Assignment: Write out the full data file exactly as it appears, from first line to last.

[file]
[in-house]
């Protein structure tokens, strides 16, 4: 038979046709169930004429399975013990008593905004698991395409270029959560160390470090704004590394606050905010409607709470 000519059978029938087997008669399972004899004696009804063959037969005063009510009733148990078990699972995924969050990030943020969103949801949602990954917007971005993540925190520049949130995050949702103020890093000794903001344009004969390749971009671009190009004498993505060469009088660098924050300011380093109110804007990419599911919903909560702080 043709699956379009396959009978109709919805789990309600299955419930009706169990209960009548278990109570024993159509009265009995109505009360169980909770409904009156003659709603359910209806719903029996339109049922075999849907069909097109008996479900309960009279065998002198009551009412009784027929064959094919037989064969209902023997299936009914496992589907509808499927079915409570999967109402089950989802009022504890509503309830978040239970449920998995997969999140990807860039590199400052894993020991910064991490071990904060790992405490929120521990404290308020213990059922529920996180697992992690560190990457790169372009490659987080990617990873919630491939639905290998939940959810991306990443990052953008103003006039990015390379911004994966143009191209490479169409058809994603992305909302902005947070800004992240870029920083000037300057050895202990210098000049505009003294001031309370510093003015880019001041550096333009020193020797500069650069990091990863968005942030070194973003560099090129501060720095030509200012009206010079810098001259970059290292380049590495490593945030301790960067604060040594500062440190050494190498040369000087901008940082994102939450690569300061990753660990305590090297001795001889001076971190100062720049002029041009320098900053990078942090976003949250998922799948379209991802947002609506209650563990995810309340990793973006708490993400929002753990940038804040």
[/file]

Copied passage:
[in-house]
């Protein structure tokens, strides 16, 4: 038979046709169930004429399975013990008593905004698991395409270029959560160390470090704004590394606050905010409607709470 000519059978029938087997008669399972004899004696009804063959037969005063009510009733148990078990699972995924969050990030943020969103949801949602990954917007971005993540925190520049949130995050949702103020890093000794903001344009004969390749971009671009190009004498993505060469009088660098924050300011380093109110804007990419599911919903909560702080 043709699956379009396959009978109709919805789990309600299955419930009706169990209960009548278990109570024993159509009265009995109505009360169980909770409904009156003659709603359910209806719903029996339109049922075999849907069909097109008996479900309960009279065998002198009551009412009784027929064959094919037989064969209902023997299936009914496992589907509808499927079915409570999967109402089950989802009022504890509503309830978040239970449920998995997969999140990807860039590199400052894993020991910064991490071990904060790992405490929120521990404290308020213990059922529920996180697992992690560190990457790169372009490659987080990617990873919630491939639905290998939940959810991306990443990052953008103003006039990015390379911004994966143009191209490479169409058809994603992305909302902005947070800004992240870029920083000037300057050895202990210098000049505009003294001031309370510093003015880019001041550096333009020193020797500069650069990091990863968005942030070194973003560099090129501060720095030509200012009206010079810098001259970059290292380049590495490593945030301790960067604060040594500062440190050494190498040369000087901008940082994102939450690569300061990753660990305590090297001795001889001076971190100062720049002029041009320098900053990078942090976003949250998922799948379209991802947002609506209650563990995810309340990793973006708490993400929002753990940038804040």